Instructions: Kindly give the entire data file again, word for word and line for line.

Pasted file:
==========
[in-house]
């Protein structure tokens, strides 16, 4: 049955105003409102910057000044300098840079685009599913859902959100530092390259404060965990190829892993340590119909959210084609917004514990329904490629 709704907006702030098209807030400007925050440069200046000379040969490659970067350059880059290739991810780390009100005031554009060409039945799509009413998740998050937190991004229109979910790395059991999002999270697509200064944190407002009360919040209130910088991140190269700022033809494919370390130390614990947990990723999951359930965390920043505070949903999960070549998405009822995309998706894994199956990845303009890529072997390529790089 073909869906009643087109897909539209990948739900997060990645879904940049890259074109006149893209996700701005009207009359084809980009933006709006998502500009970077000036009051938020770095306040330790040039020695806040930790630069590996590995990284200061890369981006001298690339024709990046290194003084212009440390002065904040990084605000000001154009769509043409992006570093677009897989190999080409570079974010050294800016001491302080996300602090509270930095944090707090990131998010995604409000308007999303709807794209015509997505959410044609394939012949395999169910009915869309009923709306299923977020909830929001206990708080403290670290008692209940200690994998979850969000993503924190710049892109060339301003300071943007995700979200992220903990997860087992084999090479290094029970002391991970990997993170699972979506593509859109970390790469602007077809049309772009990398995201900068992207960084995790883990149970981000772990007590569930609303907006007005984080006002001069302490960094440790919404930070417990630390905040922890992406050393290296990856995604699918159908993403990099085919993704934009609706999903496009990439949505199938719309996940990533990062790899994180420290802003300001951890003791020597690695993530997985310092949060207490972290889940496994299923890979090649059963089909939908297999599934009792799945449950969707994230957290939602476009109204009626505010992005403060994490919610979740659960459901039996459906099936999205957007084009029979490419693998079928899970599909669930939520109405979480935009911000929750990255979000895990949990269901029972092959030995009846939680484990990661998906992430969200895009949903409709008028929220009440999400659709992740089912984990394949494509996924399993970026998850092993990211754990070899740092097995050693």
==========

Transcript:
[in-house]
């Protein structure tokens, strides 16, 4: 049955105003409102910057000044300098840079685009599913859902959100530092390259404060965990190829892993340590119909959210084609917004514990329904490629 709704907006702030098209807030400007925050440069200046000379040969490659970067350059880059290739991810780390009100005031554009060409039945799509009413998740998050937190991004229109979910790395059991999002999270697509200064944190407002009360919040209130910088991140190269700022033809494919370390130390614990947990990723999951359930965390920043505070949903999960070549998405009822995309998706894994199956990845303009890529072997390529790089 073909869906009643087109897909539209990948739900997060990645879904940049890259074109006149893209996700701005009207009359084809980009933006709006998502500009970077000036009051938020770095306040330790040039020695806040930790630069590996590995990284200061890369981006001298690339024709990046290194003084212009440390002065904040990084605000000001154009769509043409992006570093677009897989190999080409570079974010050294800016001491302080996300602090509270930095944090707090990131998010995604409000308007999303709807794209015509997505959410044609394939012949395999169910009915869309009923709306299923977020909830929001206990708080403290670290008692209940200690994998979850969000993503924190710049892109060339301003300071943007995700979200992220903990997860087992084999090479290094029970002391991970990997993170699972979506593509859109970390790469602007077809049309772009990398995201900068992207960084995790883990149970981000772990007590569930609303907006007005984080006002001069302490960094440790919404930070417990630390905040922890992406050393290296990856995604699918159908993403990099085919993704934009609706999903496009990439949505199938719309996940990533990062790899994180420290802003300001951890003791020597690695993530997985310092949060207490972290889940496994299923890979090649059963089909939908297999599934009792799945449950969707994230957290939602476009109204009626505010992005403060994490919610979740659960459901039996459906099936999205957007084009029979490419693998079928899970599909669930939520109405979480935009911000929750990255979000895990949990269901029972092959030995009846939680484990990661998906992430969200895009949903409709008028929220009440999400659709992740089912984990394949494509996924399993970026998850092993990211754990070899740092097995050693």